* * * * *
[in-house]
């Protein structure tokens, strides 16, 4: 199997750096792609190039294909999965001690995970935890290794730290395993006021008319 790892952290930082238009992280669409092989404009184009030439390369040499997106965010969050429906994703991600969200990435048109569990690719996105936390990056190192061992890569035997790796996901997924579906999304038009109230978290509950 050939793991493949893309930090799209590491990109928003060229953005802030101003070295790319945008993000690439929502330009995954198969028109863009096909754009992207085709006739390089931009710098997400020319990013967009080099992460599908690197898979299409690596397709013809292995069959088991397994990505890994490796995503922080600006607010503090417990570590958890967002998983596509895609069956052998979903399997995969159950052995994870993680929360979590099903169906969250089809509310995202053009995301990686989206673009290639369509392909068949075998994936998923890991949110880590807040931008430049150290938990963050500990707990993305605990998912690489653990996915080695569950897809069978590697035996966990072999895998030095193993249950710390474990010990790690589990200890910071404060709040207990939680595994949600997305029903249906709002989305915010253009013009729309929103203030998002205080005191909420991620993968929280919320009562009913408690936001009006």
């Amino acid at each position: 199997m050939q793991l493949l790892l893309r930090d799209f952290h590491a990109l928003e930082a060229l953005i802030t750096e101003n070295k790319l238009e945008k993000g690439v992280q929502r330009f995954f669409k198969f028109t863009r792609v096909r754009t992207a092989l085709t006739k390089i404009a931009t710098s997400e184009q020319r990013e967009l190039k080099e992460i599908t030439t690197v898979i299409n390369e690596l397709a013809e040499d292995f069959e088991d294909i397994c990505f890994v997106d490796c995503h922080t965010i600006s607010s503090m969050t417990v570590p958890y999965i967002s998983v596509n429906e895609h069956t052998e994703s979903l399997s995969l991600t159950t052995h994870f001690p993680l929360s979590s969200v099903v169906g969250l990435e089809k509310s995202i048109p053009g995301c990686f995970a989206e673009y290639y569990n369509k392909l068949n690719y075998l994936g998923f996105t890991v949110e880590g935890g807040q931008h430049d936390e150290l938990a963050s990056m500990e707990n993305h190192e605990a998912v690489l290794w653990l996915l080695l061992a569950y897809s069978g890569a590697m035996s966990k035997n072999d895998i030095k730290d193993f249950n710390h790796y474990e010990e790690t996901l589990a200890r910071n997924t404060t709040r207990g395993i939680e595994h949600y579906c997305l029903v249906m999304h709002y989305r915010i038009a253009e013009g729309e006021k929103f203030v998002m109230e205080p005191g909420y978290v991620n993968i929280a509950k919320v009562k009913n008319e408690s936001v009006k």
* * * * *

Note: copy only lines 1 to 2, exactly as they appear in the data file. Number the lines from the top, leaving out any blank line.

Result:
[in-house]
């Protein structure tokens, strides 16, 4: 199997750096792609190039294909999965001690995970935890290794730290395993006021008319 790892952290930082238009992280669409092989404009184009030439390369040499997106965010969050429906994703991600969200990435048109569990690719996105936390990056190192061992890569035997790796996901997924579906999304038009109230978290509950 050939793991493949893309930090799209590491990109928003060229953005802030101003070295790319945008993000690439929502330009995954198969028109863009096909754009992207085709006739390089931009710098997400020319990013967009080099992460599908690197898979299409690596397709013809292995069959088991397994990505890994490796995503922080600006607010503090417990570590958890967002998983596509895609069956052998979903399997995969159950052995994870993680929360979590099903169906969250089809509310995202053009995301990686989206673009290639369509392909068949075998994936998923890991949110880590807040931008430049150290938990963050500990707990993305605990998912690489653990996915080695569950897809069978590697035996966990072999895998030095193993249950710390474990010990790690589990200890910071404060709040207990939680595994949600997305029903249906709002989305915010253009013009729309929103203030998002205080005191909420991620993968929280919320009562009913408690936001009006």